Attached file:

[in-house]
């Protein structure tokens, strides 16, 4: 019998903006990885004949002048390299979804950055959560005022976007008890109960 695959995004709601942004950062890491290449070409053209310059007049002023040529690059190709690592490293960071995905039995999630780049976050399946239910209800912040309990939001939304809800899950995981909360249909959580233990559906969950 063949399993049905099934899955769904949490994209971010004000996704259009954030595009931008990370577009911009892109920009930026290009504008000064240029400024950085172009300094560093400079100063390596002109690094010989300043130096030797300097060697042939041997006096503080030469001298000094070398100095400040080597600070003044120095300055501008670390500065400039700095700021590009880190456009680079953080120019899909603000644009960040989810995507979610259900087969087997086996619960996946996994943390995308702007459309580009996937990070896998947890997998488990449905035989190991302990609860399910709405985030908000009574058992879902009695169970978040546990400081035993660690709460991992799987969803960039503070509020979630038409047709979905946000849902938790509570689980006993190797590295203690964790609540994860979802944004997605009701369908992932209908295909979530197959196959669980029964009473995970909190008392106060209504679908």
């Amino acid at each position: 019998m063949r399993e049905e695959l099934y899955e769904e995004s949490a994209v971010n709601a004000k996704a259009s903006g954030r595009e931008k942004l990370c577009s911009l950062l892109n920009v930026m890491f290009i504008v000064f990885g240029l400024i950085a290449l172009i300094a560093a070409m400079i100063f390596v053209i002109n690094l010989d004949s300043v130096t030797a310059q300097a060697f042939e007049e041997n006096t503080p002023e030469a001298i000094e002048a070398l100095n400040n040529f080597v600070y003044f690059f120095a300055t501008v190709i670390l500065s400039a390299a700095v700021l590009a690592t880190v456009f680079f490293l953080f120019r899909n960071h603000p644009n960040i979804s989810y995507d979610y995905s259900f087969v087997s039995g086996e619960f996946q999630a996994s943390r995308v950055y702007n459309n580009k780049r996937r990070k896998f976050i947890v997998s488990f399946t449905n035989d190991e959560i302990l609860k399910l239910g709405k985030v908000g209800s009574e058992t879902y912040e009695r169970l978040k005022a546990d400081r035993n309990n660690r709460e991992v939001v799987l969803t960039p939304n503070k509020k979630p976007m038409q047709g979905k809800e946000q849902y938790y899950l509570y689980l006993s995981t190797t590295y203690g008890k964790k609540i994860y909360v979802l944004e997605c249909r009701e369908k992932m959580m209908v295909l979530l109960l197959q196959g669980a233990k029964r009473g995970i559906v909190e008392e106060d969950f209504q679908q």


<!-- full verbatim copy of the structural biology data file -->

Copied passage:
[in-house]
């Protein structure tokens, strides 16, 4: 019998903006990885004949002048390299979804950055959560005022976007008890109960 695959995004709601942004950062890491290449070409053209310059007049002023040529690059190709690592490293960071995905039995999630780049976050399946239910209800912040309990939001939304809800899950995981909360249909959580233990559906969950 063949399993049905099934899955769904949490994209971010004000996704259009954030595009931008990370577009911009892109920009930026290009504008000064240029400024950085172009300094560093400079100063390596002109690094010989300043130096030797300097060697042939041997006096503080030469001298000094070398100095400040080597600070003044120095300055501008670390500065400039700095700021590009880190456009680079953080120019899909603000644009960040989810995507979610259900087969087997086996619960996946996994943390995308702007459309580009996937990070896998947890997998488990449905035989190991302990609860399910709405985030908000009574058992879902009695169970978040546990400081035993660690709460991992799987969803960039503070509020979630038409047709979905946000849902938790509570689980006993190797590295203690964790609540994860979802944004997605009701369908992932209908295909979530197959196959669980029964009473995970909190008392106060209504679908």
């Amino acid at each position: 019998m063949r399993e049905e695959l099934y899955e769904e995004s949490a994209v971010n709601a004000k996704a259009s903006g954030r595009e931008k942004l990370c577009s911009l950062l892109n920009v930026m890491f290009i504008v000064f990885g240029l400024i950085a290449l172009i300094a560093a070409m400079i100063f390596v053209i002109n690094l010989d004949s300043v130096t030797a310059q300097a060697f042939e007049e041997n006096t503080p002023e030469a001298i000094e002048a070398l100095n400040n040529f080597v600070y003044f690059f120095a300055t501008v190709i670390l500065s400039a390299a700095v700021l590009a690592t880190v456009f680079f490293l953080f120019r899909n960071h603000p644009n960040i979804s989810y995507d979610y995905s259900f087969v087997s039995g086996e619960f996946q999630a996994s943390r995308v950055y702007n459309n580009k780049r996937r990070k896998f976050i947890v997998s488990f399946t449905n035989d190991e959560i302990l609860k399910l239910g709405k985030v908000g209800s009574e058992t879902y912040e009695r169970l978040k005022a546990d400081r035993n309990n660690r709460e991992v939001v799987l969803t960039p939304n503070k509020k979630p976007m038409q047709g979905k809800e946000q849902y938790y899950l509570y689980l006993s995981t190797t590295y203690g008890k964790k609540i994860y909360v979802l944004e997605c249909r009701e369908k992932m959580m209908v295909l979530l109960l197959q196959g669980a233990k029964r009473g995970i559906v909190e008392e106060d969950f209504q679908q």